Tips for Playwrights

Dramatic Versus Narrative
 
Aristotle said, "All plays must be written in a dramatic, not in a narrative form."  There is a huge difference.  Narrative writing tells us something, whereas dramatic writing shows us something.  Here's an example from THE ART OF THE PLAYWRIGHT
by Bill Packard.  "A drunk is sitting in a bar and starts telling the audience the story of his life - anecdote after anecdote about how he has been misunderstood by everyone.  The stories are amusing and they illustrate the point that he has ended up hopeless and alone."  A fine example of Narrative Writing, since all the information comes through the telling.  But, "same drunk at the bar, doesn't say a word, takes a bottle and sends it smashing into the wall" is an example of Dramatic Writing, because we see the story.  The rule for playwrights is thus, DON'T TELL US - SHOW US.  Narrative writing always tells us something that happened in the past; Dramatic Writing always shows us something happening right now.  The problem for playwrights usually surfaces when writing Stage Directions:
 

Stage Directions

These "notes" are for directors, actors, and designers.  They do not go directly to the audience, as if they were to have a copy of the script at the performance.  Therefore, you only should put information in them that can be realized by actors in front of an audience.  It would be valuable to write, "John enters from the door, sits at the desk, and writes a letter."  An actor can do that so that the audience can see it.  But to write, "John enters and sits down, thinking about his long lost puppy, Fluffy, and wonders how they ever got separated," will only confuse the director.  How can an audience see his thinking?  Why not just have him say to an entering character, "I was just thinking about my lost puppy, Fluffy.  I wonder how we ever got separated."  Then, the audience will hear the idea through the dialogue.   So, don't assume you can write into stage directions what a novelist would write about a setting or a character.  Write in stage directions only ACTIONS that actors can do.  Any subtleties of relationship or character must go into the dialogue.
 

Dramatic Action

Action is someone wanting something.  Action is the strong objective that someone has in a beat or scene or act of a play.   Actions and characters run into obstacles.  Dramatic conflict begins when someone wants something but there is an obstacle (a strong resistance, an impediment, or another character's action).
 

Sense Memory and the Playwright:

By using vivid and concrete details, all writers allow their readers (or audiences) to experience the world more closely.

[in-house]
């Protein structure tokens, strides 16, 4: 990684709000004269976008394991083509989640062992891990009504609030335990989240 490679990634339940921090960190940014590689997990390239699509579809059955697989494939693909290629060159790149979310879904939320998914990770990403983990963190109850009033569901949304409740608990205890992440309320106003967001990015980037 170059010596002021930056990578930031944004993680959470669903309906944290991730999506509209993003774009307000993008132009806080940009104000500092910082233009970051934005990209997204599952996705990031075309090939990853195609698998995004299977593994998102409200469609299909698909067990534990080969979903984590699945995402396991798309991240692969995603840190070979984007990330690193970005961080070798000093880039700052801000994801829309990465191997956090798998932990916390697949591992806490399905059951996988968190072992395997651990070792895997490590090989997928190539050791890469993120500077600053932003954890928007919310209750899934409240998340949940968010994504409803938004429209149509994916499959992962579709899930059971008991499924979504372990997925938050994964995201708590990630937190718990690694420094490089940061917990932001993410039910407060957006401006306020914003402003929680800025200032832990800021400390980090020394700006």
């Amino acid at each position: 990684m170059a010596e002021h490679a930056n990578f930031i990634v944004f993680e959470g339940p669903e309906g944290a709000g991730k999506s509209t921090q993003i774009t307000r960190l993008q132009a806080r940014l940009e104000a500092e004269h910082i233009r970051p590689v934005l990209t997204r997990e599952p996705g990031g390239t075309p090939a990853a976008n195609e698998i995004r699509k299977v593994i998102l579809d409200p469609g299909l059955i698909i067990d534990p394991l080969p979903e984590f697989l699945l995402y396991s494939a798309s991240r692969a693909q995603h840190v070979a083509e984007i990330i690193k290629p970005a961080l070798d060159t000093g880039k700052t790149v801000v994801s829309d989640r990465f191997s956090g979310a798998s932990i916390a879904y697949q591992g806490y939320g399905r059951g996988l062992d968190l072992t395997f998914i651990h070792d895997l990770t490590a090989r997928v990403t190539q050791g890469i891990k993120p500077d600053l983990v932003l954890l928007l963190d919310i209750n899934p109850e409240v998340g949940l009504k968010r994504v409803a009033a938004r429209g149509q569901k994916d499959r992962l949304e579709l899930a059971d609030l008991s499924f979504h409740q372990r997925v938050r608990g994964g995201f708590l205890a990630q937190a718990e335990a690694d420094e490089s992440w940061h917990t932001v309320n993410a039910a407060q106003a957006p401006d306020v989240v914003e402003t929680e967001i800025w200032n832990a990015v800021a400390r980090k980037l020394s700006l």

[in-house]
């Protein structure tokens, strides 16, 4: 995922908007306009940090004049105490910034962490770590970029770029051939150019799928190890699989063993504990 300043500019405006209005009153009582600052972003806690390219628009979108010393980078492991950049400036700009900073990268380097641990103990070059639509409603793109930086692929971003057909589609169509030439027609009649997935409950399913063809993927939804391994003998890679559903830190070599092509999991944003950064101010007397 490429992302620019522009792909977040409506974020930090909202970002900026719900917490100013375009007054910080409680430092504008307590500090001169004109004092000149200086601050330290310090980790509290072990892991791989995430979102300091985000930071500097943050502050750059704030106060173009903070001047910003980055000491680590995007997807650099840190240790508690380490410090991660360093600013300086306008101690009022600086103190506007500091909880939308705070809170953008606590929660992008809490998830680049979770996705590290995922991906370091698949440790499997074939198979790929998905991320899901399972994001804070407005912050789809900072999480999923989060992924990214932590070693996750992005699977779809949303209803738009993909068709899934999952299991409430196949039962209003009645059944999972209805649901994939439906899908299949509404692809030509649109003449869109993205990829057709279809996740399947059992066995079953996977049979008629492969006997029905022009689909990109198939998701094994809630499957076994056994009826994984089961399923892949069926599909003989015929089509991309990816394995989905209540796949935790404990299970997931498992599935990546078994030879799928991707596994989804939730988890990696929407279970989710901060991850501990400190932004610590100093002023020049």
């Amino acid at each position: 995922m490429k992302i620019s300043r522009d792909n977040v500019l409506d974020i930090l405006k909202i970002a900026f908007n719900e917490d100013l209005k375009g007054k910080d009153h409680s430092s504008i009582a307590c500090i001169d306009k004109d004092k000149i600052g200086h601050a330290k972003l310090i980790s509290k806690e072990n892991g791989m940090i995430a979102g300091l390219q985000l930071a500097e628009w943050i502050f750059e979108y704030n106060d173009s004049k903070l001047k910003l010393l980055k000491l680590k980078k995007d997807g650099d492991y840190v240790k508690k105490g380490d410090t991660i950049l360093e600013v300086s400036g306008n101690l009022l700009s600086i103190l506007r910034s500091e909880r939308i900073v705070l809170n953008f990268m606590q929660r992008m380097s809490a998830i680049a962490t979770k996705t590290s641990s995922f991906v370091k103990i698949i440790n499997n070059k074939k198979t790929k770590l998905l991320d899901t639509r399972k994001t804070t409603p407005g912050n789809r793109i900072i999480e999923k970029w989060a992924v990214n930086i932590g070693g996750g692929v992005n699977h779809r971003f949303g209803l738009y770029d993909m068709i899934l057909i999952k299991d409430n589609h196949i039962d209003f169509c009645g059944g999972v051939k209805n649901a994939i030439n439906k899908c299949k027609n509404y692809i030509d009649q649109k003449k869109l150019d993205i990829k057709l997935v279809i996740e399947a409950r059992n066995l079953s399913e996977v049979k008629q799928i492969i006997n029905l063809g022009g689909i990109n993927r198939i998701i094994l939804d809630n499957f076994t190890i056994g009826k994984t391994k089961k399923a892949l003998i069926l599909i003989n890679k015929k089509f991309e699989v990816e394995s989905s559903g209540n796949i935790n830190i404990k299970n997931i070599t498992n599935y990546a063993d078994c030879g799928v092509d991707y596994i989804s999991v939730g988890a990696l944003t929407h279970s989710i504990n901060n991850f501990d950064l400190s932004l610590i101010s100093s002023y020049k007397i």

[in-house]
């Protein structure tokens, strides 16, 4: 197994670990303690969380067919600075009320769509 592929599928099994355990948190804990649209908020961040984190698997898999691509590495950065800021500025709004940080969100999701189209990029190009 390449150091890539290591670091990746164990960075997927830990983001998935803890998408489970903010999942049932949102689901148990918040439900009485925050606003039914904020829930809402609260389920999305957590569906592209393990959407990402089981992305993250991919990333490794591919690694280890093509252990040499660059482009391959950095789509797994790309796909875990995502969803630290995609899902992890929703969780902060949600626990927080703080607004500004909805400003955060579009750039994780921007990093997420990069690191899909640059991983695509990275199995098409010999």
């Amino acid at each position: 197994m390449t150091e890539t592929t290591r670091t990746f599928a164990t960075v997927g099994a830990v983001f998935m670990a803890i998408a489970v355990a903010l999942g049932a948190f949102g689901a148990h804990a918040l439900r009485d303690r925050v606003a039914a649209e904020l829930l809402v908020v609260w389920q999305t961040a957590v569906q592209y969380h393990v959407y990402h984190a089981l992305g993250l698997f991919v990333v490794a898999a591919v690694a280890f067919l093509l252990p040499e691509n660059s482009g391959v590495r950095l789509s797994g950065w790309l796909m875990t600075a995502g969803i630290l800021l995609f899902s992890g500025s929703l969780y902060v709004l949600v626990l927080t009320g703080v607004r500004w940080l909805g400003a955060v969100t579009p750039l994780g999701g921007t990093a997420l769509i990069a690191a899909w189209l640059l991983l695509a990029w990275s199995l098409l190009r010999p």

Train your own senses to be more aware of the details in the world around you.  In fact, the fear that you have nothing to write about can easily be dismissed by always choosing to simply go further into depth at moments you feel blocked.  Giving more details about a situation always draws the audience in.

In Marsha Norman's "Night Mother," we are immediately drawn into Mama's world as we watch her reaching for a Snowball (the sickeningly sweet version in plastic wrap).  We also get a clear glimpse of what Mama is all about in this "tightly drawn portrait" of a moment with the character.
 

Conflict

Robert Hall writes, "There must be a character who wants something and who undertakes action to achieve that intention.  A hindrance to this intention creates conflict, which can be within the character, an object outside of the character, or another character."
If your scenes have conflict, then they should be able to answer the following evaluation questions positively:

Dialogue

The hardest task for the playwright is to write believable dialogue that reflects the world, the situation, and the character.  Develop your ear for how people speak.  Listen for the varied rates that people use, the pitch quality in their voices, and how each determines emphasis in their words differently.  Most importantly, try to indentify the tone of each speaker (Tired?  Angry?  Whiny?  Passionate?  Sarcastic?, etc.) and learn to incorporate a single tone to give focus for each of your characters.  Actors will love you.
When you re-read your scenes, ask yourself if the dialogue sounds like people actually talking, whether the language is appropriate for the characters in the scene, and whether the characters talk differently?  These are three essentail qualities of good dialogue.